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Virtual Reality in Our Reality

Virtual Reality (VR) has been a hot topic in the tech field recently, especially as it makes its entry into the consumer field via devices such as the Oculus Rift and Razer OSVR.

The conversation surrounding VR has mainly reflected negative connotations about how immersive and isolating VR can be. Yet, there are also talks about using VR in health sectors, to provide a platform to simulate experiences such as graduated exposure for people with phobias (fear of heights, for example), or to provide physical therapy by motivating patients to walk using a fun experience. How are we then to prepare ourselves to embrace this shift in paradigm, to utilise the good, sift out the bad, and handle the ugly?

To begin, we need to understand that our brains are programmed to seek out the same activities that spark positive feelings when we go through an experience. For example, if I had a great time going out with a date to the movies, it is likely that I will associate watching movies with a date as an experience I would like to repeat. Virtual reality could provide this consistent platform for us to go through an adrenaline-sparking experience that would otherwise be difficult to recreate (e.g. bringing your date out for skydiving or dragon-flying).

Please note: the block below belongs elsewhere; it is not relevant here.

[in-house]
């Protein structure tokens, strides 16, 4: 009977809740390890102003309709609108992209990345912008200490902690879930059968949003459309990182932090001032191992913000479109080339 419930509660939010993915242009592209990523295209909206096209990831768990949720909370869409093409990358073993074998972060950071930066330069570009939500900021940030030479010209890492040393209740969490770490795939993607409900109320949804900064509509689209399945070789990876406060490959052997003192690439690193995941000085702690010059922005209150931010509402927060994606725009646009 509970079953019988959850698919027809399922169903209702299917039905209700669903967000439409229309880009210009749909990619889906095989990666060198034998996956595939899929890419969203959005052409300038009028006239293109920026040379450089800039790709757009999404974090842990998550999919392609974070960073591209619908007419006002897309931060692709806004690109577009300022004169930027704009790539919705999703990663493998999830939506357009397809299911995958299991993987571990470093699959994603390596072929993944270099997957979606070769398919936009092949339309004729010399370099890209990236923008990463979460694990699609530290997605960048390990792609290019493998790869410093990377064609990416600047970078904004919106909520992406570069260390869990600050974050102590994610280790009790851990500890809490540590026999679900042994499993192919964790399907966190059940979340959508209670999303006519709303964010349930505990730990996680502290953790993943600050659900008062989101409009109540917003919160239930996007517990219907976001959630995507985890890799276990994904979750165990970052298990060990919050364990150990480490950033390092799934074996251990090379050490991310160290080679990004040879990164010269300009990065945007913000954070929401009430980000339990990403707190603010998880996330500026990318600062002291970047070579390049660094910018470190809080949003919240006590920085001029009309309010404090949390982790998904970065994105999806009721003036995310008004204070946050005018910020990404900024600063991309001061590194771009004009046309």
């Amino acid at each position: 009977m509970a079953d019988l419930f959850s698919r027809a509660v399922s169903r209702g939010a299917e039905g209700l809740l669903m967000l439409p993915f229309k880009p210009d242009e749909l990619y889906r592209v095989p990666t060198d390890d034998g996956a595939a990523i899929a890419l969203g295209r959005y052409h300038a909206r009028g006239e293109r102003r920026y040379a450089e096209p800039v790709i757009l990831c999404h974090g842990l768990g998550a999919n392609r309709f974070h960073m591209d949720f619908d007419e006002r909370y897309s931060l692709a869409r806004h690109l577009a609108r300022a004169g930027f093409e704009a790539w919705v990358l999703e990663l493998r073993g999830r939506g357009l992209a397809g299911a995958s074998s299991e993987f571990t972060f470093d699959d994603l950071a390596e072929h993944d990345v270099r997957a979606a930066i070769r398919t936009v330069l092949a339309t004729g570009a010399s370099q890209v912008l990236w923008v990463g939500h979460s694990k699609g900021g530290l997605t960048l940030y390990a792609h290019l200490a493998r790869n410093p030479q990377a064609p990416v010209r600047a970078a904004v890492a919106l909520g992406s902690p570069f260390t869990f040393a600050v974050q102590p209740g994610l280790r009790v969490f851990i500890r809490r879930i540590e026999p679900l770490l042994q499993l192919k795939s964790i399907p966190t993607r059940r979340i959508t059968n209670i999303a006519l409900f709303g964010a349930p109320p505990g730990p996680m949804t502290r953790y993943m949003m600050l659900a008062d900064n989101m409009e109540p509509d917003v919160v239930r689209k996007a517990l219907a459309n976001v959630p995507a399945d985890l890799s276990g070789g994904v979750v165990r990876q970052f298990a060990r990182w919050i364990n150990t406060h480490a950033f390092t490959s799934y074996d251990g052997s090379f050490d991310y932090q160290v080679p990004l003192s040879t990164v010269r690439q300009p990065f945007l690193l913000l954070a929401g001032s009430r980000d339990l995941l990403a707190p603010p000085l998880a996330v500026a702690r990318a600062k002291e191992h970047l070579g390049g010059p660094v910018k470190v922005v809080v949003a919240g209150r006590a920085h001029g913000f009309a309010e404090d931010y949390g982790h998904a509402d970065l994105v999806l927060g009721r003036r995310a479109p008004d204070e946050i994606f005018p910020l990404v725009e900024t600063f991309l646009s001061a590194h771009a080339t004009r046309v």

The tension occurs when we begin to ask ourselves this question: if we are going out on dates with flying dragons on a regular basis, how would spending time talking to a person about their daily life measure up?

This disparity between the excitement we face through our virtual experiences and coming back to facing the realities of our lives can be a potential source of distress and mental health issues, if expectations and boundaries are not properly managed.

According to a Stanford psychiatrist Dr. Elias Aboujaoude, the Internet and social media has to some degree, allowed us to “have a ‘full life’ [online] that can be quite removed from our own.” It is possible, however, that virtual reality may drastically change a person’s social and emotional needs over time.

“We may stop ‘needing’ or craving real social interactions because they may become foreign to us,” Aboujaoude explains. “It doesn’t mean that they can’t make our lives better; it means that we, as a culture, are no longer aware of them and of their positive effects on our lives, because we are so immersed in virtual life and have been for some time.”

If real social interactions are increasingly being replaced by ‘full online lives’, VR is the next step to making this happen. However, let us be reminded it is not technology that is driving this, but it is us – the people who make the choices every day on where we choose to find our fulfilment, whether through real or online social interactions.